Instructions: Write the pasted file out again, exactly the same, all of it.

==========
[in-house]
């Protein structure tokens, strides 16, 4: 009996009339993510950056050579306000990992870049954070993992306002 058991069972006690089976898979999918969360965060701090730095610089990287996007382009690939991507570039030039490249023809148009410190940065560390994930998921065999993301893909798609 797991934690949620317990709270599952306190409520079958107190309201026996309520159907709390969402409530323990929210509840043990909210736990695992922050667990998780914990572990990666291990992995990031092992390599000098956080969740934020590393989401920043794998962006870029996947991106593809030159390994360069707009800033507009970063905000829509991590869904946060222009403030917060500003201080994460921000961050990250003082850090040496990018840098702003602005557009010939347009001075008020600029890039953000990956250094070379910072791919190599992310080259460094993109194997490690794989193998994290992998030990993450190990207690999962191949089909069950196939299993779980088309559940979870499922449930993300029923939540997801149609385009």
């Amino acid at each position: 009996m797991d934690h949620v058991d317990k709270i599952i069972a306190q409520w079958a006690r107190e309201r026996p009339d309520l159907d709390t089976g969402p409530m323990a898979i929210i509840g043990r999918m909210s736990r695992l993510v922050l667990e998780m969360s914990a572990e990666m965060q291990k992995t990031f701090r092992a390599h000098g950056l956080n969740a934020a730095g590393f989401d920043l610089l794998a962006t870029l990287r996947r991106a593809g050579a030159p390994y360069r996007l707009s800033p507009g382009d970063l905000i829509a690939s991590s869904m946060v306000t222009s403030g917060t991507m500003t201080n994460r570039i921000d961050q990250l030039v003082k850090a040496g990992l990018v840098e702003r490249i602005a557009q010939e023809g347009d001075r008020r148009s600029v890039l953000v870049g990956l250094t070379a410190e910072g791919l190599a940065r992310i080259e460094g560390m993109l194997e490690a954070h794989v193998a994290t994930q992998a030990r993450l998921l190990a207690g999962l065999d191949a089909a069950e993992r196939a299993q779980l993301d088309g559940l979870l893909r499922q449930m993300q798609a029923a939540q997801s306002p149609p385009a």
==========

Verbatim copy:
[in-house]
């Protein structure tokens, strides 16, 4: 009996009339993510950056050579306000990992870049954070993992306002 058991069972006690089976898979999918969360965060701090730095610089990287996007382009690939991507570039030039490249023809148009410190940065560390994930998921065999993301893909798609 797991934690949620317990709270599952306190409520079958107190309201026996309520159907709390969402409530323990929210509840043990909210736990695992922050667990998780914990572990990666291990992995990031092992390599000098956080969740934020590393989401920043794998962006870029996947991106593809030159390994360069707009800033507009970063905000829509991590869904946060222009403030917060500003201080994460921000961050990250003082850090040496990018840098702003602005557009010939347009001075008020600029890039953000990956250094070379910072791919190599992310080259460094993109194997490690794989193998994290992998030990993450190990207690999962191949089909069950196939299993779980088309559940979870499922449930993300029923939540997801149609385009």
């Amino acid at each position: 009996m797991d934690h949620v058991d317990k709270i599952i069972a306190q409520w079958a006690r107190e309201r026996p009339d309520l159907d709390t089976g969402p409530m323990a898979i929210i509840g043990r999918m909210s736990r695992l993510v922050l667990e998780m969360s914990a572990e990666m965060q291990k992995t990031f701090r092992a390599h000098g950056l956080n969740a934020a730095g590393f989401d920043l610089l794998a962006t870029l990287r996947r991106a593809g050579a030159p390994y360069r996007l707009s800033p507009g382009d970063l905000i829509a690939s991590s869904m946060v306000t222009s403030g917060t991507m500003t201080n994460r570039i921000d961050q990250l030039v003082k850090a040496g990992l990018v840098e702003r490249i602005a557009q010939e023809g347009d001075r008020r148009s600029v890039l953000v870049g990956l250094t070379a410190e910072g791919l190599a940065r992310i080259e460094g560390m993109l194997e490690a954070h794989v193998a994290t994930q992998a030990r993450l998921l190990a207690g999962l065999d191949a089909a069950e993992r196939a299993q779980l993301d088309g559940l979870l893909r499922q449930m993300q798609a029923a939540q997801s306002p149609p385009a």